Starting from April 15, traveling by personal, official and public transport in Moscow can only be possible if a person has a digital pass. Huge traffic jams and long lines of people appeared on roads and in front of entrances to metro stations.
Traffic jams were formed practically on all major highways towards the center of the city. Traffic police took control of 160 highways leading into the city. The highways were narrowed to one or two lanes. Every car driver and every passenger is supposed to have digital passes to be able to move around Moscow. If there is no such pass, a person will have to pay the fine of 5,000 rubles (about $60).
Many people have to spend hours being stuck in traffic jams. ER vehicles are no exception - they are stuck in traffic as well. An inspection takes about 30 seconds: traffic police officers scan car numbers to find out if the driver has a digital pass. Afterwards, officers ask for driver's license and passport to see that the information matches the pass.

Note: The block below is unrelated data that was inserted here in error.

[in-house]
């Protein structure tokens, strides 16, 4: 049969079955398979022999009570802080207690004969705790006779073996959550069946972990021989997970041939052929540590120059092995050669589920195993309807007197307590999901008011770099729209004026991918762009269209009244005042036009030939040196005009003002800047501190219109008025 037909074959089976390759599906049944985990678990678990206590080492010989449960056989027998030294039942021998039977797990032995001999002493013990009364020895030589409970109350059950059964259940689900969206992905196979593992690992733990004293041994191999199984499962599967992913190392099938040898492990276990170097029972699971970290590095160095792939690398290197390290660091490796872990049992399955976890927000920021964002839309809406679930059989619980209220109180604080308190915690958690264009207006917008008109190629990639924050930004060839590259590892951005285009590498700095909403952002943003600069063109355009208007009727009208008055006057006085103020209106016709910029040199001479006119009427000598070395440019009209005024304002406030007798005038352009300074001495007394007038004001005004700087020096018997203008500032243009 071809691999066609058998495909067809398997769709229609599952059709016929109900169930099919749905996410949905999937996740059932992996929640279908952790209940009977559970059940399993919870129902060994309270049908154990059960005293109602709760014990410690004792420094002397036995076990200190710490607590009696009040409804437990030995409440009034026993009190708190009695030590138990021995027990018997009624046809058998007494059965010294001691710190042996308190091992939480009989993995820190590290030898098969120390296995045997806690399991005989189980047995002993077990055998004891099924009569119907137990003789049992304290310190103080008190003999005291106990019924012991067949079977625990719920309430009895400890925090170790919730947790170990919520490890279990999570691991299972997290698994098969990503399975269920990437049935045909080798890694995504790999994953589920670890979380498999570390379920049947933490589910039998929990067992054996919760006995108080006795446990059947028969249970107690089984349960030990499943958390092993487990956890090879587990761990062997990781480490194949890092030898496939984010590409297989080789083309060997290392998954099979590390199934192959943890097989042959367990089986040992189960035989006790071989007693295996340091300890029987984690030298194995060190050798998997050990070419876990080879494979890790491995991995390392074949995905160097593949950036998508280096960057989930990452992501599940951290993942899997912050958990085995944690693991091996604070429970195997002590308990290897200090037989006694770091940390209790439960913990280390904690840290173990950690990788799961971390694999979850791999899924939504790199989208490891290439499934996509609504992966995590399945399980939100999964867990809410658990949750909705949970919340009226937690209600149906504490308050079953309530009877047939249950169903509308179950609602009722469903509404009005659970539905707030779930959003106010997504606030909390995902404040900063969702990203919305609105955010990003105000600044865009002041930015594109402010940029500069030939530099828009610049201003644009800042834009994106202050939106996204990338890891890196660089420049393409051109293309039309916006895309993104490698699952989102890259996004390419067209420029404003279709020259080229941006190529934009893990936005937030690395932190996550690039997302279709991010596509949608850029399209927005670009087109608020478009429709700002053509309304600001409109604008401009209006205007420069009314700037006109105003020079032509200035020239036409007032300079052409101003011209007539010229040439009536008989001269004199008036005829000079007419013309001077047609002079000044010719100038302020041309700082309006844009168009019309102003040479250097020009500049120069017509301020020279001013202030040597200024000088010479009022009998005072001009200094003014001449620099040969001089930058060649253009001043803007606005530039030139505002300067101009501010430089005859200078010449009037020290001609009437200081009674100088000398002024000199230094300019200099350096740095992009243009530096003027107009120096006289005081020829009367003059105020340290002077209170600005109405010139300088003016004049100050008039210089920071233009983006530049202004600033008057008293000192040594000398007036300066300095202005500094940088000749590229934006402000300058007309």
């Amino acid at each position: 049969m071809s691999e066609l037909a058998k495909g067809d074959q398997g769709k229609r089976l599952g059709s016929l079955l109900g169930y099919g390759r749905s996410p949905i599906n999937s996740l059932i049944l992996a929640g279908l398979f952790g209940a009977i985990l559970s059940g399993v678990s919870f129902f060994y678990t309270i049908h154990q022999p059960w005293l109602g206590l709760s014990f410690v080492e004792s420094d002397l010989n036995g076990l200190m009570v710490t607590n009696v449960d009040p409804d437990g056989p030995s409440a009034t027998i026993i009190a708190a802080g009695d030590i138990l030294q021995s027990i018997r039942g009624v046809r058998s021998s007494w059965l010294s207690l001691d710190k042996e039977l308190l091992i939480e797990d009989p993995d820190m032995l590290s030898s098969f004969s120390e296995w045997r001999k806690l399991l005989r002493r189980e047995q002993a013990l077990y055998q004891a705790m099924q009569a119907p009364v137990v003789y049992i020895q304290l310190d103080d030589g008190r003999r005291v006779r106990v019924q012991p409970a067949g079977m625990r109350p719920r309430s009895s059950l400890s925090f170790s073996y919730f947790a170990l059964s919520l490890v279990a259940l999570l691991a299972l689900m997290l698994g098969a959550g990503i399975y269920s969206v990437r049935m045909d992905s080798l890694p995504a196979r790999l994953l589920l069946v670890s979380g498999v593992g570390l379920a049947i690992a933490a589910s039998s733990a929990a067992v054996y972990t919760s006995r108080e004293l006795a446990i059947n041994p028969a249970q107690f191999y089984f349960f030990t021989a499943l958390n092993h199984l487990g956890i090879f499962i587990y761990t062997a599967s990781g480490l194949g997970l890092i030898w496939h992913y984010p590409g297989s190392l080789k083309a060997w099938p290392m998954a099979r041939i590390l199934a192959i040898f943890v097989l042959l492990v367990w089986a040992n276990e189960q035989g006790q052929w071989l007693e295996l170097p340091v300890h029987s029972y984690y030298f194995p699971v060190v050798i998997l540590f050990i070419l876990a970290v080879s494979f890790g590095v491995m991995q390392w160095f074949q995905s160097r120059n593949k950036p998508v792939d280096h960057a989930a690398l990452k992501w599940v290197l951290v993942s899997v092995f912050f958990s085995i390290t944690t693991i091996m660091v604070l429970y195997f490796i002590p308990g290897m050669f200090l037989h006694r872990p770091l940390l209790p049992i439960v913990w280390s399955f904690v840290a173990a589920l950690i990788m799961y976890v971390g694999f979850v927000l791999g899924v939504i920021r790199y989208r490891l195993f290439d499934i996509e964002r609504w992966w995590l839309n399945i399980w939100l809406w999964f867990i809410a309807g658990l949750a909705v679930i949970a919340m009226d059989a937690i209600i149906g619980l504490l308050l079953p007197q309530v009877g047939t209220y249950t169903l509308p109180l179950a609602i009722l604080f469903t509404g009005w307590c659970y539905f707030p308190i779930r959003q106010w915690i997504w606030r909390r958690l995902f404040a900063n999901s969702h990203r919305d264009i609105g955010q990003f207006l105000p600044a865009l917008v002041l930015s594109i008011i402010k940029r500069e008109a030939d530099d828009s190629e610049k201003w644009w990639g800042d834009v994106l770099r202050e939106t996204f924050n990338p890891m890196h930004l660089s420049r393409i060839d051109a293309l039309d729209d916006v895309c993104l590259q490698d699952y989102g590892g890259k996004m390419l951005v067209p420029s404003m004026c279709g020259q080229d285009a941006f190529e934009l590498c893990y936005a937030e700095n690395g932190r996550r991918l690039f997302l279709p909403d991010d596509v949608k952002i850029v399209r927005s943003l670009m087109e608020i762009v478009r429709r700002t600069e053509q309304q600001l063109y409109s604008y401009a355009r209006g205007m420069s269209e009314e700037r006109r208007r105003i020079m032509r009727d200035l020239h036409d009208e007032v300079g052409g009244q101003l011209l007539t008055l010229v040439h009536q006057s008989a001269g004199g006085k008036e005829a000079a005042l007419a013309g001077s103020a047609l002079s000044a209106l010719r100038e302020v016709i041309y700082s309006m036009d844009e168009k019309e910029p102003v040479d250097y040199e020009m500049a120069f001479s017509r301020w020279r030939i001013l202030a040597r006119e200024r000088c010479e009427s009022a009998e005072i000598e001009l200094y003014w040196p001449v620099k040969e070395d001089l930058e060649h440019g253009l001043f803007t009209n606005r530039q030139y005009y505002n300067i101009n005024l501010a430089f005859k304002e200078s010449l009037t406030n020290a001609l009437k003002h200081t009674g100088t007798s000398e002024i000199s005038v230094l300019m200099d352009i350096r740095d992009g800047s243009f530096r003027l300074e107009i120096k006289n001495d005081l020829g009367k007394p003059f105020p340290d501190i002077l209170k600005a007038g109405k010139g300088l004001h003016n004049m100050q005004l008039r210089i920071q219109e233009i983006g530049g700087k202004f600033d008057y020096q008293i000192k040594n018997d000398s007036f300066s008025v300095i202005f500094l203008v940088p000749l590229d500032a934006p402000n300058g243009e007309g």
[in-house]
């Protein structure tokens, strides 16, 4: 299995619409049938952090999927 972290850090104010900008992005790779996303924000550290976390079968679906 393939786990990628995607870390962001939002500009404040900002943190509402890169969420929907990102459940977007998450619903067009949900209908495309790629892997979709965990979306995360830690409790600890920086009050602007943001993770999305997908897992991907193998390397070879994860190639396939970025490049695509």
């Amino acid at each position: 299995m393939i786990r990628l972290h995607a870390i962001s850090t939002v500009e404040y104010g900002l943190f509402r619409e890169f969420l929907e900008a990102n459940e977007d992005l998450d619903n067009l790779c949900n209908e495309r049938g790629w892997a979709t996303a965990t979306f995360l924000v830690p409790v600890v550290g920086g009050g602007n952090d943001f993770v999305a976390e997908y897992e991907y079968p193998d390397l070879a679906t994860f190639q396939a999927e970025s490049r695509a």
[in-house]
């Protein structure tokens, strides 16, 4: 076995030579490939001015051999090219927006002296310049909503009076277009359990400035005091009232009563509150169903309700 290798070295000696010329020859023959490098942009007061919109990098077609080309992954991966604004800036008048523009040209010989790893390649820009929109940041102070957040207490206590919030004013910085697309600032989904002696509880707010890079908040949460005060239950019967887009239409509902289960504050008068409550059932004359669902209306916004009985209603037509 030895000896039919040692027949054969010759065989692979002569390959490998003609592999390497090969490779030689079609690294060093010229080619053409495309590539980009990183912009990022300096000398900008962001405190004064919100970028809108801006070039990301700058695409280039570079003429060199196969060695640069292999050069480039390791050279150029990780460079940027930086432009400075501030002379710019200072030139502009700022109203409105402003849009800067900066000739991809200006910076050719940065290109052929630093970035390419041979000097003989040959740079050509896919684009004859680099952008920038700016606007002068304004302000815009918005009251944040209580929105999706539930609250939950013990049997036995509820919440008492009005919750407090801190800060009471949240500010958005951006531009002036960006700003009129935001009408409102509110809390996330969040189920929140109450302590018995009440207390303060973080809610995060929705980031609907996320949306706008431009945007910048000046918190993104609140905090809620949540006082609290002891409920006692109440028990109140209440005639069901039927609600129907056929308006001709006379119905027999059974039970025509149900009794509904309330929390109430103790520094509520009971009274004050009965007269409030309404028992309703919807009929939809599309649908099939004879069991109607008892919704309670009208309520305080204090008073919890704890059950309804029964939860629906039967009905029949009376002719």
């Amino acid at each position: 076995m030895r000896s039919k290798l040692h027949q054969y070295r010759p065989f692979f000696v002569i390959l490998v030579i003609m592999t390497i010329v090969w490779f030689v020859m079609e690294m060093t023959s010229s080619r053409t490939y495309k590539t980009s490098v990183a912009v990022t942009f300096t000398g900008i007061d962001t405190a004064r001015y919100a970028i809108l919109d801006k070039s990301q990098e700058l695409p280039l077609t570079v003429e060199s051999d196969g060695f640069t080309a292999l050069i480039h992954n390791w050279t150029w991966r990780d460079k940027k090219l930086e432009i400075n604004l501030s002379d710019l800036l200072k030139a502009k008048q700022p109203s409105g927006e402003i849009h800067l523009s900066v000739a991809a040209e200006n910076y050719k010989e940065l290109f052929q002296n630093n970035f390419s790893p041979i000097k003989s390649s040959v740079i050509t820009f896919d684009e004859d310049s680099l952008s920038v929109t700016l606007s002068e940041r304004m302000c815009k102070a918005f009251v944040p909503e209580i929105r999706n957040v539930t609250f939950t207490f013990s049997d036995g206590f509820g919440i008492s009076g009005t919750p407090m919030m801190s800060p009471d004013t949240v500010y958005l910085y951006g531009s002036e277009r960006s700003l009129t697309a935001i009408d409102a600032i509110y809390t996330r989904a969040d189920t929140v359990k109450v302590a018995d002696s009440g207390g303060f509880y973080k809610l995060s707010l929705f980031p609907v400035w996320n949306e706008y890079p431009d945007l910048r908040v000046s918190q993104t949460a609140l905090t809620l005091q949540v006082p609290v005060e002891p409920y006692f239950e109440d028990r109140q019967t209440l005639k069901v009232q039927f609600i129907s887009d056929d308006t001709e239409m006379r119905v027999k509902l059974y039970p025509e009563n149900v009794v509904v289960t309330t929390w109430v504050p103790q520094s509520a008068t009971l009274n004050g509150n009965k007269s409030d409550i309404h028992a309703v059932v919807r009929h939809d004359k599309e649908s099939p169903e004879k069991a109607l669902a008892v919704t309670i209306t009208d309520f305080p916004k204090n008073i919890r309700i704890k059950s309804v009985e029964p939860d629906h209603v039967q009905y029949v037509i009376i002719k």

In the metro, passengers have to spend 30-40 minutes waiting. The mandatory distance of 1.5 meters between people is not observed. Police officers check passes at all stations of the Moscow metro. It takes several minutes to verify each pass, many people are denied access to the metro. A few more minutes are required to explain reasons to everyone.
People have to spend a lot of time in overcrowded and stuffy underground passages and vestibules of metro stations, thus creating very good conditions for the coronavirus infection to spread.
Meanwhile, eleven patients died in Moscow over the past 24 hours. All of them had coronavirus-caused pneumonia in addition to concomitant diseases, including hypertension, pyelonephritis, chronic hepatitis C, and diabetes mellitus. Three had chronic bronchitis.
Thus, the number of deaths in Moscow is 106 people, in Russia - 181.
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